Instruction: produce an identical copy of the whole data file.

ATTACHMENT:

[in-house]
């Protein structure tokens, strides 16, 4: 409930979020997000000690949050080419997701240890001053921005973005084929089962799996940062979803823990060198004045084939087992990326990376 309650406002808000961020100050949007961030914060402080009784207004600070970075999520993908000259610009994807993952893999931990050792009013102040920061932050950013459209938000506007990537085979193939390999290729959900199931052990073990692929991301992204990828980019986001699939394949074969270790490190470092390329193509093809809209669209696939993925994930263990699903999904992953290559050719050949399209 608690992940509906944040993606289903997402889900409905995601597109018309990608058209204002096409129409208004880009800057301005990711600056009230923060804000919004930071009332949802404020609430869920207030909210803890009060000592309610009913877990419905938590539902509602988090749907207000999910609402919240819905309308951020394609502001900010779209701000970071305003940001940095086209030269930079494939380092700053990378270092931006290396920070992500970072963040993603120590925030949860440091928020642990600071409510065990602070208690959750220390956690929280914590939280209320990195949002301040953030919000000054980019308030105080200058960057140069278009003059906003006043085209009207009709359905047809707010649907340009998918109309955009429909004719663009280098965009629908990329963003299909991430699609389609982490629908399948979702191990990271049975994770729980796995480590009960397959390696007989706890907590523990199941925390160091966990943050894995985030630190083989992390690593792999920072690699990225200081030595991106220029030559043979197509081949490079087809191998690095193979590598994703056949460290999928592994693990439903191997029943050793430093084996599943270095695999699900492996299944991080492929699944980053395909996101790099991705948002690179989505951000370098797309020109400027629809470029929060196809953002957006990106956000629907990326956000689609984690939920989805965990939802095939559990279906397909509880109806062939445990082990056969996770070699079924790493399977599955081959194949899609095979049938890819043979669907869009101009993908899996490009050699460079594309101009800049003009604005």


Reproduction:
[in-house]
């Protein structure tokens, strides 16, 4: 409930979020997000000690949050080419997701240890001053921005973005084929089962799996940062979803823990060198004045084939087992990326990376 309650406002808000961020100050949007961030914060402080009784207004600070970075999520993908000259610009994807993952893999931990050792009013102040920061932050950013459209938000506007990537085979193939390999290729959900199931052990073990692929991301992204990828980019986001699939394949074969270790490190470092390329193509093809809209669209696939993925994930263990699903999904992953290559050719050949399209 608690992940509906944040993606289903997402889900409905995601597109018309990608058209204002096409129409208004880009800057301005990711600056009230923060804000919004930071009332949802404020609430869920207030909210803890009060000592309610009913877990419905938590539902509602988090749907207000999910609402919240819905309308951020394609502001900010779209701000970071305003940001940095086209030269930079494939380092700053990378270092931006290396920070992500970072963040993603120590925030949860440091928020642990600071409510065990602070208690959750220390956690929280914590939280209320990195949002301040953030919000000054980019308030105080200058960057140069278009003059906003006043085209009207009709359905047809707010649907340009998918109309955009429909004719663009280098965009629908990329963003299909991430699609389609982490629908399948979702191990990271049975994770729980796995480590009960397959390696007989706890907590523990199941925390160091966990943050894995985030630190083989992390690593792999920072690699990225200081030595991106220029030559043979197509081949490079087809191998690095193979590598994703056949460290999928592994693990439903191997029943050793430093084996599943270095695999699900492996299944991080492929699944980053395909996101790099991705948002690179989505951000370098797309020109400027629809470029929060196809953002957006990106956000629907990326956000689609984690939920989805965990939802095939559990279906397909509880109806062939445990082990056969996770070699079924790493399977599955081959194949899609095979049938890819043979669907869009101009993908899996490009050699460079594309101009800049003009604005």